Tribune Online News Story
Story run date: Wednesday March 5, 1997
Deputies seize band's gear after nightclub performance
By GEORGE MAZURAK
of the Tribune's staff
A night of rockabilly music at a downtown nightclub ended in a dramatic encore that drew no applause.
After the Reverend Horton Heat wrapped up a performance at the Blue Note early this morning, a band of sheriff's deputies went onstage and surrounded the group's equipment before a crowd of some 700.
Acting on a court order from a North Carolina judge, deputies seized instruments, amplifiers and other equipment to settle a judgment totaling $30,278 in a breach of contract suit filed by The Mad Monk nightclub in Wilmington, N.C.
"Our officers weren't too keen on having to go in there," sheriff's Lt. Shelly Dometrorch said today. "But it's our job."
Blue Note owner Richard King was furious.
"The deputies apologized, saying it's no reflection on the club. But it is a reflection," King said of the 1 a.m. seizure at 17 N. Ninth St. "Think about your business, and deputy cars all around outside, and deputies standing on the stage, not allowing anyone to come close to the equipment. Doesn't that reflect on your business?"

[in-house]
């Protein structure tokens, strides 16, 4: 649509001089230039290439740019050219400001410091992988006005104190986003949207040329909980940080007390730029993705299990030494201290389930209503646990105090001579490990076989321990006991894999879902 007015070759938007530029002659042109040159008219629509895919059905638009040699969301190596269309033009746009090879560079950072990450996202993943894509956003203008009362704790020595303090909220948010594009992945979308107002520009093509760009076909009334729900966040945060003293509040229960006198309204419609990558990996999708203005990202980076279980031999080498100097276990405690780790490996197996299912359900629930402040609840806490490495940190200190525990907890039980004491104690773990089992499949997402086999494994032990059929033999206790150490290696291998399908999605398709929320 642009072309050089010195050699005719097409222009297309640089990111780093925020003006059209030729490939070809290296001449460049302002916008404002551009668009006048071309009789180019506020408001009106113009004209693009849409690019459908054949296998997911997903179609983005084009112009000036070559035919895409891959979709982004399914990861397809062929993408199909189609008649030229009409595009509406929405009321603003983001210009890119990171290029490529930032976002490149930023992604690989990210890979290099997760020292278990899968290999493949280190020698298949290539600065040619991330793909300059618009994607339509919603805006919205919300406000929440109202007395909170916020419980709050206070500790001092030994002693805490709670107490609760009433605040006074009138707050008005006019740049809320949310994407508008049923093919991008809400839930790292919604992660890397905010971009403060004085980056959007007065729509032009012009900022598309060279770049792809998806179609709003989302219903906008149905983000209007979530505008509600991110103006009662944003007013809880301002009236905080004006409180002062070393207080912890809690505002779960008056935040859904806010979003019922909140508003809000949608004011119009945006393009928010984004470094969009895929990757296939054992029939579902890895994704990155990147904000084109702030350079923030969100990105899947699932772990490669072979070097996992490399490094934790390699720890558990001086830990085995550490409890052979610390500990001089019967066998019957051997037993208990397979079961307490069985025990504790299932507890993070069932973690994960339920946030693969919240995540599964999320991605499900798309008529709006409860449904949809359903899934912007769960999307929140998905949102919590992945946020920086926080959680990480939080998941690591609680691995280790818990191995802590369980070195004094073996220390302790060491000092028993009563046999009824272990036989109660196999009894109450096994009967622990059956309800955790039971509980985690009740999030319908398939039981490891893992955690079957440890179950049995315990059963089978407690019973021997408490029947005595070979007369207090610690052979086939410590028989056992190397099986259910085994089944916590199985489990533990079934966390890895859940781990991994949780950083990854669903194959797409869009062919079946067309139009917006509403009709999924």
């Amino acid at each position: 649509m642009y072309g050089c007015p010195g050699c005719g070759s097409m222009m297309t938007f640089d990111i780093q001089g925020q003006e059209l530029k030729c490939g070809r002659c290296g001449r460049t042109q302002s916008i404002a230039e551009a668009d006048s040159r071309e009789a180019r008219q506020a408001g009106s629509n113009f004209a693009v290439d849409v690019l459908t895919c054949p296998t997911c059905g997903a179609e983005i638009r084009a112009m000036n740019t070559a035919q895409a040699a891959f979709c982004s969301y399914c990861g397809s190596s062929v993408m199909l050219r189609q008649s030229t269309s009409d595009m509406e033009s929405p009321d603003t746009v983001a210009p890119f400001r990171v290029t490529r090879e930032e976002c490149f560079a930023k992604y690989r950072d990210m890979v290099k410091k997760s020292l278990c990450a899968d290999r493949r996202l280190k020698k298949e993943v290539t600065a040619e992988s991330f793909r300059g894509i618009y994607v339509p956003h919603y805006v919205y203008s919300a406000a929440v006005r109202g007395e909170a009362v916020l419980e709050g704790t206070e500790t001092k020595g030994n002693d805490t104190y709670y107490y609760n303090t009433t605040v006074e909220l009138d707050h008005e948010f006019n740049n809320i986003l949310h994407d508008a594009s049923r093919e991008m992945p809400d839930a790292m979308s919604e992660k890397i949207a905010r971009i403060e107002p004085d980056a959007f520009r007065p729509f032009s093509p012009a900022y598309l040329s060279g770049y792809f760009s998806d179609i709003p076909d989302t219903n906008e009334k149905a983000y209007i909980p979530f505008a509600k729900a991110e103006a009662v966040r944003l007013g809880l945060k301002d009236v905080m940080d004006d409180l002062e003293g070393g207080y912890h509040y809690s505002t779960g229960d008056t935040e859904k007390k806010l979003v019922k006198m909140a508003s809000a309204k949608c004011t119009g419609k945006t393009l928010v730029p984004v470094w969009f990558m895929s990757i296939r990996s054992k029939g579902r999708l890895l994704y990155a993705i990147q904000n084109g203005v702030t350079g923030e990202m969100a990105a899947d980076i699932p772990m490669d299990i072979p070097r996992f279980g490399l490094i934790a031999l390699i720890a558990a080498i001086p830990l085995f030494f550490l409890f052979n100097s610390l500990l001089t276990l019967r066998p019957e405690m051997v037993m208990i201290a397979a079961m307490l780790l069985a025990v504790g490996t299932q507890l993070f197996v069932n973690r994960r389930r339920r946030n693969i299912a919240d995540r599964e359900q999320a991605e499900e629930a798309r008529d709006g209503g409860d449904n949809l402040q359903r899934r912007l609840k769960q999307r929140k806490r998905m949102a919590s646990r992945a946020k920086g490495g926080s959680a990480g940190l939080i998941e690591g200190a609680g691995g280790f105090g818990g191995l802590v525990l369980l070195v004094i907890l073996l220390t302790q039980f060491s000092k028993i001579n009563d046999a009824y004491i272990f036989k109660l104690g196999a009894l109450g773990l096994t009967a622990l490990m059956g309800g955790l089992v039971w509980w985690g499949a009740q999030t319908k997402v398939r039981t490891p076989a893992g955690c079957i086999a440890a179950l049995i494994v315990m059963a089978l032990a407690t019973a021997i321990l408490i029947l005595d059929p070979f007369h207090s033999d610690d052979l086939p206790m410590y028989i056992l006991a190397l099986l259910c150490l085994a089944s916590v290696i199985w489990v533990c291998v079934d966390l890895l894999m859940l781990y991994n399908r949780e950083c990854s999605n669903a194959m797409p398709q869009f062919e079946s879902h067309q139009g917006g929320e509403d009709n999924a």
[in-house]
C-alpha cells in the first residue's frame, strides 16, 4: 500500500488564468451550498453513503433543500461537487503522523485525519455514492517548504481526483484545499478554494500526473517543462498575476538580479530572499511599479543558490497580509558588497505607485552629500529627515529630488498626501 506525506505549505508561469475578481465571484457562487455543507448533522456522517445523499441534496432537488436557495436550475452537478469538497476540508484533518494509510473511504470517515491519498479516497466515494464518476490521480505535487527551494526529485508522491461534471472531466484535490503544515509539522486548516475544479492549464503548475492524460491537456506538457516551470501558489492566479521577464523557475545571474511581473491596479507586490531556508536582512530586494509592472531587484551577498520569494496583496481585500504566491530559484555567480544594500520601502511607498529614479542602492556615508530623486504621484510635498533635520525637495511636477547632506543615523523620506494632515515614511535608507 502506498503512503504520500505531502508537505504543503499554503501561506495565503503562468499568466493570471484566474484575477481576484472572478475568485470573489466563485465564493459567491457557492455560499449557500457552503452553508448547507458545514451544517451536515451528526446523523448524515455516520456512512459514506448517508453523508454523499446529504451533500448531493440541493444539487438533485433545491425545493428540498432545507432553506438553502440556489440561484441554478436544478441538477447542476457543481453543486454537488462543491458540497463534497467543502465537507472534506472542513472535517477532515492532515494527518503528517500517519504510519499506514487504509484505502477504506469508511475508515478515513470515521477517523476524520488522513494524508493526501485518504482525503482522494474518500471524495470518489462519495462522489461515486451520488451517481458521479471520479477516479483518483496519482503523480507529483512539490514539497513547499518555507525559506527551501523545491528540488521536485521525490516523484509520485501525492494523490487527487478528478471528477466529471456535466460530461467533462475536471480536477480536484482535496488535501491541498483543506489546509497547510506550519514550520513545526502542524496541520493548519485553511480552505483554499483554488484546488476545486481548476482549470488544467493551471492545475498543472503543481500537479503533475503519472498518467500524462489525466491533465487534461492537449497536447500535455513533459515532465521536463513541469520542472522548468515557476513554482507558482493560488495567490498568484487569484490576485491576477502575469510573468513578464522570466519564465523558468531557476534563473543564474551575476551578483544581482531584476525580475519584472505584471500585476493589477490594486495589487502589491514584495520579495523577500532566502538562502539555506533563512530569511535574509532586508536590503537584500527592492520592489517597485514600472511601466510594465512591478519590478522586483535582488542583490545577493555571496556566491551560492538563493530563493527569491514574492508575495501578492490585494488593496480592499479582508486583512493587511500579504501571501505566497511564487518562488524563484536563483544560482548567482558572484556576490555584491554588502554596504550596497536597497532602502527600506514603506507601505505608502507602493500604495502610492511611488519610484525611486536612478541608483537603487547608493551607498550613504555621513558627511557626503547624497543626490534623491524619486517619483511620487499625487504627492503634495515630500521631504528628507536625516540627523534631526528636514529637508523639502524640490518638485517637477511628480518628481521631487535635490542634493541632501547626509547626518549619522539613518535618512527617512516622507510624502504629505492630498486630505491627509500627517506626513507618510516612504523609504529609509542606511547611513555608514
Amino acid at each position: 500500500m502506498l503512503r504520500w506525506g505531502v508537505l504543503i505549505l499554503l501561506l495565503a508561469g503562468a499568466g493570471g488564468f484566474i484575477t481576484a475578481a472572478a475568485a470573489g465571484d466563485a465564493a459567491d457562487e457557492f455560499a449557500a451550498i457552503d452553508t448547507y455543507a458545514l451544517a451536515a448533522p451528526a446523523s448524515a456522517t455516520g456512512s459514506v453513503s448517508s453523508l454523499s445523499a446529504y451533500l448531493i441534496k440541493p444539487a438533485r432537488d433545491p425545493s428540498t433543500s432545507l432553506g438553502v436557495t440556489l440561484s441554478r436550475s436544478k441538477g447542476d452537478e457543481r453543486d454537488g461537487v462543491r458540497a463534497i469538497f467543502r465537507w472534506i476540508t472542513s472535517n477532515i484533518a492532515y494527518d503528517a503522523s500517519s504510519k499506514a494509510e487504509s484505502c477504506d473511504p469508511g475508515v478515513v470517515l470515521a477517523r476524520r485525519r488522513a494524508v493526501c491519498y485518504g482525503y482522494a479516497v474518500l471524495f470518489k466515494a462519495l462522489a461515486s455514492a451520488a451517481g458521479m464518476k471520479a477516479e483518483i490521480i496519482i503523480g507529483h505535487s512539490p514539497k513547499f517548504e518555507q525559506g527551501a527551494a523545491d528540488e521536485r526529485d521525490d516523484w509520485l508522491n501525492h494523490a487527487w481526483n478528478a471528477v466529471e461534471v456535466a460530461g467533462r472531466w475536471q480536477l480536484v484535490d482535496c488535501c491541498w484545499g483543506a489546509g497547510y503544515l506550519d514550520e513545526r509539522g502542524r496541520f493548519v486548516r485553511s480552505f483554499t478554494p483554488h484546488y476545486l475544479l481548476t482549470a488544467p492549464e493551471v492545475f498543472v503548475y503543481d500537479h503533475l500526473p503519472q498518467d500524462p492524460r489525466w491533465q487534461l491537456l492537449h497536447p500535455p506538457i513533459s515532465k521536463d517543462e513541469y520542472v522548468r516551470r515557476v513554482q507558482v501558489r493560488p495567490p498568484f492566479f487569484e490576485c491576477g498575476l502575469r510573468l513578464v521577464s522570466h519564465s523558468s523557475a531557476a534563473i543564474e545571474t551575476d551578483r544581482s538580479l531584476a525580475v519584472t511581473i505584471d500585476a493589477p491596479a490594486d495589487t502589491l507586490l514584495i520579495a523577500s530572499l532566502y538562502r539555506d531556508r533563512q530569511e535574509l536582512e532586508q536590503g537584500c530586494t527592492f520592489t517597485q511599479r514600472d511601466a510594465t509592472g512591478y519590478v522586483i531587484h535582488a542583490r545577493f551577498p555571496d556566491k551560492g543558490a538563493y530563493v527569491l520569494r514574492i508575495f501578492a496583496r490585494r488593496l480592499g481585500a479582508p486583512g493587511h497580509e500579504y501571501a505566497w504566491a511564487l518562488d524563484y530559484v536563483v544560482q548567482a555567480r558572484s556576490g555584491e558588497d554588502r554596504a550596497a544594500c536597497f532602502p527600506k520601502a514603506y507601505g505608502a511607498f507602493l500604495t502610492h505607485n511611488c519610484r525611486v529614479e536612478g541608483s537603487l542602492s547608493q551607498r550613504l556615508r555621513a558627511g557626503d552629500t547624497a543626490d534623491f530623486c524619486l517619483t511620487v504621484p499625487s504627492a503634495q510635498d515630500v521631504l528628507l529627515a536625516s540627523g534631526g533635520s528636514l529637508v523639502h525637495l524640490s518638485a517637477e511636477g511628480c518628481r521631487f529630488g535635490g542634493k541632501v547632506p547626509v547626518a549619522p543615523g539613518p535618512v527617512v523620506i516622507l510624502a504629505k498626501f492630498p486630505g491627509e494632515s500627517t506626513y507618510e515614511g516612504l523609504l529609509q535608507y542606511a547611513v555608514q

Horton Heat band leader Jim Heath was "totally disgusted with it," King said. "Here's a guy who makes a living with the guitar watching deputies dragging the guitar and amp out the door. He told them, "That's how I make my living!" "
The Interscope Records recording group from Texas has a show scheduled tonight in Springfield. Horton Heat manager Scott Weiss said from Sausalito, Calif., that the band would get its gear back in time for the show.
Horton Heat has retained a Columbia lawyer to seek a means of recovering the equipment that Weiss said was ``hijacked'' by deputies. One option would be to pay the money, which Weiss said has been wire-transferred to the band's lawyer.
A copy of the court order filed in Boone County on Feb. 28 shows that a district court judge in Wilmington, N.C., entered the judgment after ruling that Horton Heat's conduct was ``unfair or deceptive trade practices'' under North Carolina law.
Judge Shelly Holt's order also said the band had been served notice of the legal action but failed to respond in court. Actual damages amounted to $9,510, but the judge awarded triple that amount, plus interest.
Weiss said the Mad Monk dispute stemmed from a 1994 show that Horton Heat canceled at the club after the promoter threatened to withhold $400 to $500 from the band's payment to balance an overpayment purportedly paid to the band Gwar, which is also managed by Weiss.
Weiss said the promoter "told us he was going to sue, but the band was never served with any legal documents."
King said he was "thoroughly disappointed" with the sheriff's department for not contacting him in advance so he could ask Weiss to straighten out the problem.
"I don't know how he would have taken care of it," Dometrorch said. "We had to deal with the band. Those were our instructions. It's right on the paperwork."
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